It is by no means the largest health facility in Ghana, but the new Upper West Regional Hospital may well serve a modest definition of modernity when it becomes operational later this year.
A string of sophisticated installations – including an oxygengenerating system that feeds relevant sections of the facility with the gas; a centralised and computerised airconditioning mechanism that can process fresh air and release it to replace existing air in the enclosed areas of the hospital; and a multiplesource water system – make the hospital a gratifying investment.
Indeed, the oxygen is processed by harvesting fresh air from the open environment and released through pipes to the clinics, wards, etc., and accessed directly from the pipes, with the traditional cylinders serving only as backup.
Structures and facilities
The edifice features a combination of single-storey and high-rise structures spread out on a 133,000m² land area and connected by a fine network of disability-friendly walkways, with an attractive green of growing grass on the outside of the walls in between the drainage system.
It hosts 12 different clinics – including paediatric, maternal health, ear, nose and throat (ENT), and dental facilities, with an accompanying pharmaceutical department that has a storage space fitted with drug-preserving refrigerating equipment.
It also boasts seven different theatres: four of them on a surgical suite, two at the obstetrics and gyneacology department, and one at the emergency and casualty department.
There is an administrative block, an emergency/casualty unit, a radiology unit, a laboratory and blood bank, a physiotherapy unit, a burns unit, an intensive care unit, a threestorey in-patient block, a mortuary facility, three structures of 20-unit staff accommodation and a parking space for 300 cars.
While these are somehow standard facilities required at any health centre, Ghana's peculiarly challenged health system – where only the out-patient department (OPD) is guaranteed in many parts of the country – has made them luxury provisions for both health professionals and patients.
In some cases, they exist only in improvised forms to provide the relevant services to patients in the absence of an alternative facility in the neighbourhood.
But at the new 160-bed Regional Hospital in Wa, the facility will be able to accommodate eight simultaneous deliveries, with backup power plants, a laundry that will serve both staff and patients, a hospital kitchen and a maintenance unit, making it a complete whole.
Primarily, it is going to be a referral facility for all of Upper West Region and beyond to treat more complex health conditions, but $61 million investment as priced originally will also employ professionals across the health service delivery scope.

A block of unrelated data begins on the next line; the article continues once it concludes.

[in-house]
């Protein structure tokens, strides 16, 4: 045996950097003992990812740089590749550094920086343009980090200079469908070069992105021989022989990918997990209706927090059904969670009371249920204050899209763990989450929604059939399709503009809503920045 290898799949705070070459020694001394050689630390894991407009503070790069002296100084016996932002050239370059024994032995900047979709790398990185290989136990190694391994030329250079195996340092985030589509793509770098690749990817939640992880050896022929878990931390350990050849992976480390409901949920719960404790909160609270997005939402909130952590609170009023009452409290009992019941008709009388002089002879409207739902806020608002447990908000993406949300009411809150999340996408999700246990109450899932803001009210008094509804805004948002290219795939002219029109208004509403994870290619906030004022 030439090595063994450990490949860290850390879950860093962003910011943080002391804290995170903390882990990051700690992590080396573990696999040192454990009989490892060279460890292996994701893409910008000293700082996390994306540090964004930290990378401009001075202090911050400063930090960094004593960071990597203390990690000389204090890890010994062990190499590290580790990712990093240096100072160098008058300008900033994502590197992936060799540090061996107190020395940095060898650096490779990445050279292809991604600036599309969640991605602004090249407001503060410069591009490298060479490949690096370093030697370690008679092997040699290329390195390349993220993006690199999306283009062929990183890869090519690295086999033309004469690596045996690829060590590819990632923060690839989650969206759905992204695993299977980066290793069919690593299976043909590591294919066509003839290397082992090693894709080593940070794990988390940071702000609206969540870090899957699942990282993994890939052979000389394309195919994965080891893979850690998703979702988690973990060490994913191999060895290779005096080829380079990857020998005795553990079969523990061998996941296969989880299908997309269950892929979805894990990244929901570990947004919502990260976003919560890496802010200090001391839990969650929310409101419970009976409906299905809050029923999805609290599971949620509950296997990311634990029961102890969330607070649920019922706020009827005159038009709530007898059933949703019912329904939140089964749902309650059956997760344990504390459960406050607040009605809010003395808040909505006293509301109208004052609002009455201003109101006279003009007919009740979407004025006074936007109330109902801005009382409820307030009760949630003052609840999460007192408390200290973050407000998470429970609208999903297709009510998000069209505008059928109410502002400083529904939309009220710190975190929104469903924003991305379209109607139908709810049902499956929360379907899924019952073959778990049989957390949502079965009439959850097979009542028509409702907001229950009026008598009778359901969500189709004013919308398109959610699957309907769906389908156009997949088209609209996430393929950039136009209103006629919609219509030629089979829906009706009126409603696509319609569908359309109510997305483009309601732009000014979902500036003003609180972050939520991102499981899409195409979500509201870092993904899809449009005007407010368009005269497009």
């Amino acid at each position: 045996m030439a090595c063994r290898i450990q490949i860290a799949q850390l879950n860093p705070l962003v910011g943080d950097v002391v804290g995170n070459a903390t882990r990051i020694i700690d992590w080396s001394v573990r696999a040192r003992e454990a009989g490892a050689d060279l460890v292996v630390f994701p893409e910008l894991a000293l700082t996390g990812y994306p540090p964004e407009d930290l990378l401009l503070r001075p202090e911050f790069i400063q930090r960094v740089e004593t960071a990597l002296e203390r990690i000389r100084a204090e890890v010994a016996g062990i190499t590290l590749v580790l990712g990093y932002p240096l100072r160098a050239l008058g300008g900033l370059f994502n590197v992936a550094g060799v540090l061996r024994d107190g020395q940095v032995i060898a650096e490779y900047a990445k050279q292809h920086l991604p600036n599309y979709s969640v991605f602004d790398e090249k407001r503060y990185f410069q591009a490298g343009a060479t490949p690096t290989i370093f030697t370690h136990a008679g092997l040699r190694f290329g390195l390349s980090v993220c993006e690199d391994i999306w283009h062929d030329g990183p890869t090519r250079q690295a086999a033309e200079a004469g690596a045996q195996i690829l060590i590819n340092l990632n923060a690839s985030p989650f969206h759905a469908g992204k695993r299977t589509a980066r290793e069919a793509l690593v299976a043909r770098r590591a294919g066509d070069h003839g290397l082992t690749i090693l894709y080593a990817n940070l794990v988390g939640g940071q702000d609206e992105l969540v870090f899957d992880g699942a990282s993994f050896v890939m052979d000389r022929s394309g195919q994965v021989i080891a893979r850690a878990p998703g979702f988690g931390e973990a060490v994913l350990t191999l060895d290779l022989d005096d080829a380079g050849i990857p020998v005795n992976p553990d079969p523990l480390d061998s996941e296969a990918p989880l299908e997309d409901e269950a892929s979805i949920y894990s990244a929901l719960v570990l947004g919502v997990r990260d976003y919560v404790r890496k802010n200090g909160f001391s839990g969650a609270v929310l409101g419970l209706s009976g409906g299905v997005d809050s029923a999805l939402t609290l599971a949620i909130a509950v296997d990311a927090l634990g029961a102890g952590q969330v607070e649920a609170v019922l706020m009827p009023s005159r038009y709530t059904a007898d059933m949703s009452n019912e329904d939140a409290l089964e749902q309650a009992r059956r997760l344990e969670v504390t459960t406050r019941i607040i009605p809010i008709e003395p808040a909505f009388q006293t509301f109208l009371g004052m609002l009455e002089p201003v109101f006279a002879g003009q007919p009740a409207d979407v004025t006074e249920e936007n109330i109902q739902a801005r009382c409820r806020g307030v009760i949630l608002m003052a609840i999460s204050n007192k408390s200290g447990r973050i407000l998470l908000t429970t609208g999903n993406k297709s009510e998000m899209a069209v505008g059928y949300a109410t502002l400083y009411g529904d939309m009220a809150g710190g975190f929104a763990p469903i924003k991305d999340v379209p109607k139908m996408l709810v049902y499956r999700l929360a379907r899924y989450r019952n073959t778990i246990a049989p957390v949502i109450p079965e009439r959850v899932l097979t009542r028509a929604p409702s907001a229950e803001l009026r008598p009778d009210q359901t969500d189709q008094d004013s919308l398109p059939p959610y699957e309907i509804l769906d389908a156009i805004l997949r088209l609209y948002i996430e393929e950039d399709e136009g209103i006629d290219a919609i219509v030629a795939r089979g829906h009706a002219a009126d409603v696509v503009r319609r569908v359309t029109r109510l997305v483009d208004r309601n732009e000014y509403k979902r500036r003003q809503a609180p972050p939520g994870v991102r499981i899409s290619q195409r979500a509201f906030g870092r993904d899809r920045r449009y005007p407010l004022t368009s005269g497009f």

Site engineers of the project contractors, Euroget de-Invest, said 90 per cent of work on the facility had been covered as of last Tuesday, and expect to hand over the hospital by October.
The Country Manager of Euroget de-Invest, Mr Prince Armah, had led a team from Accra to the site to assess the progress of work for a project that started in 2010 – which is just one of nine similar hospital projects being undertaken by Euroget de-Invest across the country.
The tour of the facility under the guide of three project engineers was in itself both tiring and exciting. While covering the vast area on foot, switching from one walkway to another and touching base with the clinics, units, blocks and installations induced sweat, the extent of work done and the technological innovations on sight were heartwarming spectacles that compensated for any discomfort.
The project's Head Engineer, Ahmed Abu Shamaa, told Daily Graphic during an interaction that only a few installations, as well as finishing of landscaping work and fitting of some electrical finishing materials, remained to be completed.
The biggest issues of physical infrastructure – including the physical hospital and staff accommodation structures, sewerage network, water supply network, electrical network and cables, doors and windows – were all completed, he said.
Other similarly important installations such as a water treatment plant, a water reservoir, a sewerage treatment plant and a medical waste treatment system have all been fixed, while 70 per cent of all furniture were on site, according to Mr Abu Shamaa.
He explained that while majority of the fittings were already on site, technical processes demanded that some installations waited until others were done.
Mr Abu Shamaa admitted that the project had delayed but also conceded that it was purely due to administrative challenges rather than one occasioned at the project site.
Mr Armah explained that the bureaucratic processes – including acquiring documentation for the necessary tax exemptions required to clear some imported materials – took longer than expected, leading to the delay.
As a result, the contractors are still counting the high cost of demurrage imposed by the excessive delay in clearing items imported for the Wa Regional Hospital project.
Beyond this, however, there are positives in the offing.
Project engineers are projecting that the oxygen-generating system could supply other health centres within the neighbourhood in a major step to overcome one of the biggest challenges that confront Ghana's health system.
An administrator at Euroget, Mr Baba Anaba, added that the turnkey project “should absorb nurses and other health professionals still awaiting their postings, not to talk about other direct and indirect jobs for the youth in Wa and surrounding areas”.